September 19, 2016

Get Your Content Into the Right Hands

Your content is the basis for creating a credible voice for your brand, and for building customer trust and loyalty. Now that you’ve crafted content that you’re proud of (and if you haven’t yet, see us), make sure it’s making the best possible impact by ensuring it gets to your key targets.

To maximize your opportunity to engage consumers, you must understand the ins and outs of how they use social media platforms to communicate with brands. For example, do you know where your messages are most likely to connect with millennials? What about baby boomers? Are you aware of the differences that exist across mediums for men vs. women? You need to answer these types of questions before planning your next marketing campaign to avoid having messages miss their marks.

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Yet, before you can hone in on this opportunity, you must first develop buyer personas for each segment of your unique base of potential and existing buyers. This tactic will enable you to better personalize and enhance your marketing campaigns to target and reach specific groups of customers. In other words, don’t waste your time learning where millennials are most likely to engage with brands if your products or services aren’t aimed at that demographic.

Once your buyer personas are defined, use this research from Sprout Social and Pew Research to see where certain groups are ripe for the picking on today’s major social media platforms:

  • Facebook: Facebook (FB) is the most popular social media site by far, used by 71 percent of online adults, with women (77 percent) somewhat better represented then men (66 percent). Age-wise, you will see more millennials (87 percent) than any other generation on this site. Usage actually declines with age; nevertheless, a majority of the over 65 crowd (56 percent) use FB.
  • LinkedIn: Known widely as a social platform for business, it’s no surprise that demographics for the site include a higher average income (44 percent of adults make over $75,000) and education level (50 percent graduated college).  A vast difference exists between urban (32 percent) and rural (14 percent) users, as well.
  • Pinterest: A high percentage of females (42 percent), compared to males (13 percent), use this social platform. Plus, this is the one major social site used by more rural (30 percent) than urban (25 percent) adults. The network (as with every other major social platform) does skew younger—with millennials at 34 percent, compared to seniors at 17 percent. Also, more college graduates (32 percent) favor Pinterest than do adults with at least some high school experience (22 percent). The site is more popular, as well, with higher income (over $75,000) earners, 34 percent, than lower income (less than $30,000) earners, 22 percent.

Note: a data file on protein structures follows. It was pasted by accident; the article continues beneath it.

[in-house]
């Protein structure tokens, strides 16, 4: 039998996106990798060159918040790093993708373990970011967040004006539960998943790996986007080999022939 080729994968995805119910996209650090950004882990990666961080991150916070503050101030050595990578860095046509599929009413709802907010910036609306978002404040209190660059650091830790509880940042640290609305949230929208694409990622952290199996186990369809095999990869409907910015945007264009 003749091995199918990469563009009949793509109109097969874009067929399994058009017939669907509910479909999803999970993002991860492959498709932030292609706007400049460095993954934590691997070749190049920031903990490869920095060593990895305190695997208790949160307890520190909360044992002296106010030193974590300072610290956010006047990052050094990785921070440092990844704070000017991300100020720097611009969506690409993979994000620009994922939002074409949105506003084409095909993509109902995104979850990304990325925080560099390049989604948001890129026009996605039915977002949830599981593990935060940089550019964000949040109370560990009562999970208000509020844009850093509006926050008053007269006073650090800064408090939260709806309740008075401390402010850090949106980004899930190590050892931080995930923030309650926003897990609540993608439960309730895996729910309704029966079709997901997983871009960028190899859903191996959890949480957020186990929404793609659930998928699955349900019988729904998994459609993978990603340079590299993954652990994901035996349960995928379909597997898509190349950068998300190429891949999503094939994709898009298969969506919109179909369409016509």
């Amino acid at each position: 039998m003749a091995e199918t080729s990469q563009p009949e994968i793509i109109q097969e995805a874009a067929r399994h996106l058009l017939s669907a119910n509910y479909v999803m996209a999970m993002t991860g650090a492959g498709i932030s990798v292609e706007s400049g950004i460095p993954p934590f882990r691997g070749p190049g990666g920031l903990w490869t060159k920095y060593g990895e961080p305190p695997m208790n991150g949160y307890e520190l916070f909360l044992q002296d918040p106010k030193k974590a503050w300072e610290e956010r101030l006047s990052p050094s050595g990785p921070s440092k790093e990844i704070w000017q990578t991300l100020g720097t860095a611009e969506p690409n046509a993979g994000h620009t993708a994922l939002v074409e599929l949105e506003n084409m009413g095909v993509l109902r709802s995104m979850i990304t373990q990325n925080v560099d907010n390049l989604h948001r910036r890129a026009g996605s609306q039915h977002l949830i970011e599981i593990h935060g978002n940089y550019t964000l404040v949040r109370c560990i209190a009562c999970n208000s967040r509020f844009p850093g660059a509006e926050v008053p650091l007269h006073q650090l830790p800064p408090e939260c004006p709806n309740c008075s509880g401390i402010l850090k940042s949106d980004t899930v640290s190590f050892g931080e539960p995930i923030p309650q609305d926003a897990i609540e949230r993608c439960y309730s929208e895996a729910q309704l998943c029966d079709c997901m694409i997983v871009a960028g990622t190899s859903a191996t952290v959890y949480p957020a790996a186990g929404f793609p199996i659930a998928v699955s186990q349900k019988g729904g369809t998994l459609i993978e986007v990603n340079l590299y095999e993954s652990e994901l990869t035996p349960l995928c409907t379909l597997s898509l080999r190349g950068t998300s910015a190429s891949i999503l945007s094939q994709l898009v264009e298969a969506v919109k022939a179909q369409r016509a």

• Instagram: Twenty-six percent of online adults engage in photo sharing on this social media site. Millennials dominate usage (53 percent) compared to other age groups—from 25 percent of 30- to 49-year-olds to just 6 percent of seniors. Here you’ll also see a significant difference between urban (28 percent) and rural (19 percent) users. Plus, more women (29 percent) than men (22 percent) are fans. It’s also the one major social platform that does not have college graduates (24 percent) as the top education demographic; that honor goes to users with some college experience at 31 percent.
  • Twitter: Used by 23 percent of online adults, Twitter is a fast-paced and high-volume social media platform preferred by the 18- to 29-year-old crowd (37 percent). Usage skews down significantly with age, as just 10 percent of 65+ adults partake of its offerings. Twitter is also used significantly more in urban (25 percent) than rural (17 percent) areas. The platform is differentiated by education level as well. Thirty percent of Twitter’s audience has graduated college vs. 16 percent who have high school degrees or less. The Twitter audience also skews higher with adults earning over $75,000 (27 percent) vs. less than $30,000 (20 percent).

Although it doesn’t have the large user base of the platforms listed above, you may also want to consider online search engine site Google+ for building your brand’s presence. YouTube is another great option if you have video content to promote. Snapchat, too, has gained prominence as a social media site—where content lives for 24 hours, tops. Its popularity with millennials makes it the darling of marketers for this target audience. Just be careful how you employ it because users value the app’s personal flavor.

To grow customer engagement and loyalty, choose the right channels for your brand (you don’t necessarily need all of them—and not all at once), and use them to deliver meaningful content.

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